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Trustee retirement

This category contains 25 posts

Lost in translation

Orders removing trustees and appointing replacement trustees are not uncommon.  Such orders can be required in circumstances including incapacity, absence, deadlock or because it is expedient in the administration of the trust for a trustee to be removed and perhaps replaced.  However, it is important to appreciate that whether a trustee is removed / appointed … Continue reading

Rival contenders as trustee

Trainer v Leake involves a contest between “rival contenders as trustees of a religious trust.” Background The Hawkes Bay Revival Centre is a church founded in 1986. It is run under the auspices of the Hawkes Bay Revival Centre Trust, a trust established by Trust Deed to hold real and persona; property “for the benefit … Continue reading

It’s not a beauty parade

Trusts are commonly used for secession planning  providing, at least conceptually, for long-term asset ownership that will not be disrupted by death.  That’s the theory anyway.  However, the passage of time and the appointment and removal of trustees can mean that once harmonious relationships and arrangements are no longer so. The decision in Guest v … Continue reading

Removal of trustees

As noted in Van Boxel v Van Boxel at [4] “The application arises in what are familiar circumstances to this Court. The Trust owns a number of properties of which all three trustees are registered proprietors. Although Mr van Boxel holds enduring powers of attorney from his wife it is a matter of record that … Continue reading

Myths and liability

Trustees act personally.  As noted in the Supreme Court judgment in Macalister Todd Phillips Bodkins v AMP (emphasis added): “Liabilities incurred by a trustee in relation to a trust are always the personal liabilities of the trustee … A creditor has a personal right to sue a trustee and to get judgment and make the … Continue reading

Home is where the trust is?

The decision in Van Uden v CIR highlights the importance of recognising when a property owned by a trust can comprise a permanent place of abode.  The significance of a property being a permanent place of abode is that a person who is otherwise non-resident for tax purposes, will be treated as resident in New Zealand … Continue reading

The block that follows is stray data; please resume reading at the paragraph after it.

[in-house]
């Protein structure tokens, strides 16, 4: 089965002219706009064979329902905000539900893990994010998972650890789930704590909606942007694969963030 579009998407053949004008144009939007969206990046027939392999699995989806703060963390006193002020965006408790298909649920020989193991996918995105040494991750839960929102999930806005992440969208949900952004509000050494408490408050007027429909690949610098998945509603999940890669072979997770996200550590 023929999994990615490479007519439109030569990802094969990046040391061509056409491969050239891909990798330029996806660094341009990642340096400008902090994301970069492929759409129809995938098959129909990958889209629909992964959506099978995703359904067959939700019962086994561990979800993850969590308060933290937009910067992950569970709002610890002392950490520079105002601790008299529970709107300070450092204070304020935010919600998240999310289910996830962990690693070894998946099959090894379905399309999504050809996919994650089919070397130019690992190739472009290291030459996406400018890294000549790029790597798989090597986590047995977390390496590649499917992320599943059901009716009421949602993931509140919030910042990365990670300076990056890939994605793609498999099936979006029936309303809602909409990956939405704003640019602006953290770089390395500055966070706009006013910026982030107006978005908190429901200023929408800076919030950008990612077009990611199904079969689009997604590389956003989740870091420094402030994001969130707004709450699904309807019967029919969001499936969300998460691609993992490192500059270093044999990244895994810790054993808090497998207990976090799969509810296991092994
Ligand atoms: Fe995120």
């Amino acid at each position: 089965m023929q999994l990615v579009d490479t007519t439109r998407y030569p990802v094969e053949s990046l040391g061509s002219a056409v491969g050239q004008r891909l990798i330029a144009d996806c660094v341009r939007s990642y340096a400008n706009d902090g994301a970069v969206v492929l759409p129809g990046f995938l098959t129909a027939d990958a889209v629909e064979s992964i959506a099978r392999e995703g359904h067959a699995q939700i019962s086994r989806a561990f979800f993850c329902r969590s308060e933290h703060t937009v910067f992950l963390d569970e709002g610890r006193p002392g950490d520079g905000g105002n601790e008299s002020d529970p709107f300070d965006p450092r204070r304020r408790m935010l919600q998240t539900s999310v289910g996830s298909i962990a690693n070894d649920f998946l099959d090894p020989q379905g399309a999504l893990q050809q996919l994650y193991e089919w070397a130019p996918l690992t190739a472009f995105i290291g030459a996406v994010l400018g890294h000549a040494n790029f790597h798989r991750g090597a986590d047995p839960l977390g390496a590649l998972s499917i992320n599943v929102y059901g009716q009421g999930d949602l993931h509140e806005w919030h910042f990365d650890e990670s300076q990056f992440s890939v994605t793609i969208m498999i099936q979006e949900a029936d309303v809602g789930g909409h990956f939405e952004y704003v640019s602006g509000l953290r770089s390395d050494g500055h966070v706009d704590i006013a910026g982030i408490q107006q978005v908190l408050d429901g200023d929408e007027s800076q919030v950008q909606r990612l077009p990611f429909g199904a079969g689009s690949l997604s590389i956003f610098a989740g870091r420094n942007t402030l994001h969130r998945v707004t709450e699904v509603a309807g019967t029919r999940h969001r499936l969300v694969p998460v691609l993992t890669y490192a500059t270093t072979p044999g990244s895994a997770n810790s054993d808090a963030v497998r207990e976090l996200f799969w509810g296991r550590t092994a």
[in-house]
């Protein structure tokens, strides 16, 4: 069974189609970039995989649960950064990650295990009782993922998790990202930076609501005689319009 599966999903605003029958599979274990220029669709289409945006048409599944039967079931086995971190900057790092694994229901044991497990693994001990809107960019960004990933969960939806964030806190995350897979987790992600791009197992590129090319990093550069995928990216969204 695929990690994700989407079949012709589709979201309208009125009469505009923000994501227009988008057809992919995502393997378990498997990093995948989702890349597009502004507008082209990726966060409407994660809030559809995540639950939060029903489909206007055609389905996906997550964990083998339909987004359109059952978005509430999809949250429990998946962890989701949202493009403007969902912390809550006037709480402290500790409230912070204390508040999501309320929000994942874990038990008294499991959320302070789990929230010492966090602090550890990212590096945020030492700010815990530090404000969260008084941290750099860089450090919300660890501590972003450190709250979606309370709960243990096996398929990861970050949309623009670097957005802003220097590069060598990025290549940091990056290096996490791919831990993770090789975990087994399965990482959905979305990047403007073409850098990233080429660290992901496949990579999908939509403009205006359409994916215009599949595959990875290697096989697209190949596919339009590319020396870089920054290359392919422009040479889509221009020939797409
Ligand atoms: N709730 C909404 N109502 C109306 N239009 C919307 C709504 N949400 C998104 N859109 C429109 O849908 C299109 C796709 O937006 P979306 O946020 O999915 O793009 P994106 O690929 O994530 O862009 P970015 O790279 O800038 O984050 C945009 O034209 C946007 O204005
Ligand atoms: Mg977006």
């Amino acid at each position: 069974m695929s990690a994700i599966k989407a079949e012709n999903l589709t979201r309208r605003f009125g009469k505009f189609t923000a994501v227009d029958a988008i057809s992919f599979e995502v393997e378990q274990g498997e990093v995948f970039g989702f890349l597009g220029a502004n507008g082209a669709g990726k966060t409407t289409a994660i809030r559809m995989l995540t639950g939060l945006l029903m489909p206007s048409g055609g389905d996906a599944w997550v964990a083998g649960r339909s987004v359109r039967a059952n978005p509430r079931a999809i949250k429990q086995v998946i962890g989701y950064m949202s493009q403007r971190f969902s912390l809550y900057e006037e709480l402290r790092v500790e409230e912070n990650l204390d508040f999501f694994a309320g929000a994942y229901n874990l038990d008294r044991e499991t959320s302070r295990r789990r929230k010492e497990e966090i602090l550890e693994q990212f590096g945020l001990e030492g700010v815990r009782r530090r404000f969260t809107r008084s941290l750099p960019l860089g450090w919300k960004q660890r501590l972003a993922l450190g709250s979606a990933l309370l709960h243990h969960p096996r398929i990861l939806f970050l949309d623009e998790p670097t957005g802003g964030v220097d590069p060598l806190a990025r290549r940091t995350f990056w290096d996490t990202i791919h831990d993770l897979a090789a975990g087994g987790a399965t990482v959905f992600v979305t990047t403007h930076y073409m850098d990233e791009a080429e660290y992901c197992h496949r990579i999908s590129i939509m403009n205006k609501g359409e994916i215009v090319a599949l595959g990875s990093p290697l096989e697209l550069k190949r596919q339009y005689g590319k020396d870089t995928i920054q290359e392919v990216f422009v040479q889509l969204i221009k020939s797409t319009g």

Two trustees go down to the woods … one is discharged, one is not

The use of corporate trustees is a common response to trustee liability.  However, where one of two natural person trustees retires and a corporate trustee is appointed, it is important to consider whether the retiring trustee has been discharged.  See ss 43, 45 and 46 of the Trustee Act 1956, which provide: Relevant Legislation 43 Power … Continue reading

Using enduring powers of attorney to exercise trustee powers

The issue of incapacitated trustees is not a new one.  Trustees continue to age and many do not retire when they can still elect to do so.  This leaves the issue of removing incapacitated trustees and transferring property held by them to continuing and new trustees. While it is generally accepted that an attorney under an … Continue reading

A sorry tale …

As noted in the judgment McLaren v McLaren at [1]  this case relates to “… a sorry tale of what can occur when a family adopts an inappropriate form of trust deed without adequate advice or sufficient understanding of the legal effect of its terms. In this case, a son who was given a power … Continue reading

Assetless Corporate Trustees – commercial monstrosity?

Corporate trustees are a common feature of modern trading trusts.  The basic rationale is that the use of a company means that any liability that would otherwise accrue – say to a natural person trustee – accrues instead to the company and provided the directors do not breach the duties owed under the Companies Act … Continue reading

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